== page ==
Examples of Tax Planning savings
Why pay IHT for every generation?
If you are planning to leave your estate to someone who is well off in their own right you should consider using a Will Trust to reduce overall Inheritance Tax (IHT) exposure.
For example, IHT charges can erode the value of a £300,000 legacy to just £108,000 if left outright to children who then pass it on to grandchildren.
(On first death £300000 – 40% tax = £180000. On second death £180,000 – 40% tax = £108000)
Using a ‘Will Trust’, you can avoid the second charge (£72000) but still allow your children to benefit, during their lifetime, from either the trust income or the underlying capital.
There are usually some IHT charges levied on the assets in trust, but these are a maximum of 6% every 10 years, and to the extent that your children (or primary beneficiaries) don’t need the underlying capital it is protected for future generations (secondary beneficiaries).
The impact of 'single grossing' on badly drafted wills
George has only months to live and is about to draw up his last Will & Testament.
He is worth £10m, and proposes to leave £3m to his son, Robin, with the balance going to his wife, Mildred.
Gifts he has made during his lifetime have used up the whole of his ‘nil rate band’, so whilst he is aware that the £3m he is leaving to his son will be fully taxable, he is consoled by the fact that the whole of the gift to his wife is exempt.
The IHT rate is 40% so that should mean a tax bill of £1.2m (£3m@40%), with post-tax receipts of £7m going to Mildred and £1.8m to Robin.
Luckily for George he mentions his plans to his accountant and is surprised to learn that unless he changes the way his will is drafted, his estate will actually pay £2m in Inheritance Tax and that all of the tax will come out of his wife’s share of his estate – i.e. Mildred will receive £5m (instead of £7m), Robin will receive £3m (instead of £1.8m) and HMRC will receive £2m (instead of £1.2m).
This is all because George is proposing to leave a ‘specific legacy’ of UK property worth £3m to Robin and the ‘residue’ (or balance) of his estate to his wife. For reasons that George was unaware of that means the £3m is treated as having been received by Robin net of 40% IHT and that tax due on the gift is £3m x 40/60ths = £2m. Furthermore, the tax is payable by Mildred’s (exempt) residue, so the estate pays £800k more in tax and Mildred gets £2m less than was intended.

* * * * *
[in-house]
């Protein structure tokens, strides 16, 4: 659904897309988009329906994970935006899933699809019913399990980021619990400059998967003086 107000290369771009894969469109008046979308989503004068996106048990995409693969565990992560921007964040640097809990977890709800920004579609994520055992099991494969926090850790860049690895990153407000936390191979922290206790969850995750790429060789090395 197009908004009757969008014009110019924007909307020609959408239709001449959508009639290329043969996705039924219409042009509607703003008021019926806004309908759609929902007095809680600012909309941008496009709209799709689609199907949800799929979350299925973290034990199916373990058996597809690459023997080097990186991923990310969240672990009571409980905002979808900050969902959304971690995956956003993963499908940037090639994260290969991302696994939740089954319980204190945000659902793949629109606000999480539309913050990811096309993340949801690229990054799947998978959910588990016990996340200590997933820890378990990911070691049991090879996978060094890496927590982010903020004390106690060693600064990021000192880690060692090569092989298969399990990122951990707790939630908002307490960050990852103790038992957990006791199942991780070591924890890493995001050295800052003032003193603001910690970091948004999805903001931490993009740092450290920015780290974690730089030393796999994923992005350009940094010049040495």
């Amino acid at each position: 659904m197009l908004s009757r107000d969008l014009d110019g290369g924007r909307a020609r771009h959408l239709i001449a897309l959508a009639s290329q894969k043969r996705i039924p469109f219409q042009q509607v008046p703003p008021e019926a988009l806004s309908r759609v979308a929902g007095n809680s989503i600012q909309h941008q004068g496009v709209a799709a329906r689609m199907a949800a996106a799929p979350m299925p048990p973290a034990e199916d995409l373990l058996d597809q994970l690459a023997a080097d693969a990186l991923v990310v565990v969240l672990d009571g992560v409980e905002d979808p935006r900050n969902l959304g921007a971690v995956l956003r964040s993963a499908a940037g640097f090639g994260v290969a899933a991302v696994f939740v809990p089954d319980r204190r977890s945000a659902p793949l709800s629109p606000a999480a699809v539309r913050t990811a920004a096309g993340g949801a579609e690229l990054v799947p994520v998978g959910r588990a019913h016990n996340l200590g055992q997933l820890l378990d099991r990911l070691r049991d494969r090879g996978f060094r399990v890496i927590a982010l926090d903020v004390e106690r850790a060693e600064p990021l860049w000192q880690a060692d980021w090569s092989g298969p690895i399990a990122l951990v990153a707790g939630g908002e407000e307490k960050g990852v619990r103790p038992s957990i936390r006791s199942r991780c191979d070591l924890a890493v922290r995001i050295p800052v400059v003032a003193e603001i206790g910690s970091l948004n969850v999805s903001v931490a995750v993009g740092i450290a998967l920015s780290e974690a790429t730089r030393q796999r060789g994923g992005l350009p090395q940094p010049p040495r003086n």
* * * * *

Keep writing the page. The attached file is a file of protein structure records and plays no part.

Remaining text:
Fortunately, this outcome can be averted and George can achieve his desired outcome if he takes some professional advice.
A waste of Business Property Relief
Donald died 6 months ago and when his executors draw up estate accounts they show that he had net assets of £1.2m. Out of that sum, his Will states £500,000 cash should go to his wife, Doreen, and the balance (further cash of £400,000 and a business worth £300,000) has been bequeathed to his son, Bruce.
The gift to Doreen is exempt (as a gift to spouse) and the gift of the business qualifies for 100% Business Property Relief (BPR), so prima facie, that leaves just £400,000 taxable. Furthermore, as Donald had made no lifetime gifts, his executors have the full Nil Rate band of £325,000 available to offset against the £400,000. The executors do some quick calculations and think there will therefore be £30,000 in Inheritance Tax to pay ((£400000-325000) x40%) and that Bruce should therefore receive net cash of £370,000, along with the business, whilst Doreen will get the full £500,000 in cash.
Unfortunately…, the executors haven’t factored in s39A IHTA 1984 (commonly referred to as ‘the spreading provisions’) which operates to partly reallocate BPR on business assets that are left to ‘residue’ against specific legacies.
If those specific legacies are ‘exempt’ this has the effect of wasting the BPR.
In this particular instance £125,000 of BPR is reallocated to the already ‘exempt’ cash legacy to his wife, leaving just £375,000 of the £500,000 exempt whilst increasing the value of residue that is chargeable to IHT by the same figure. A badly drafted Will has thereby effectively wasted BPR and increased the Inheritance tax bill by £50,000 to £80,000.
Fortunately…, all is not lost. Provided the executors’ advisers recognise the problem quickly there is still time to restore the balance.
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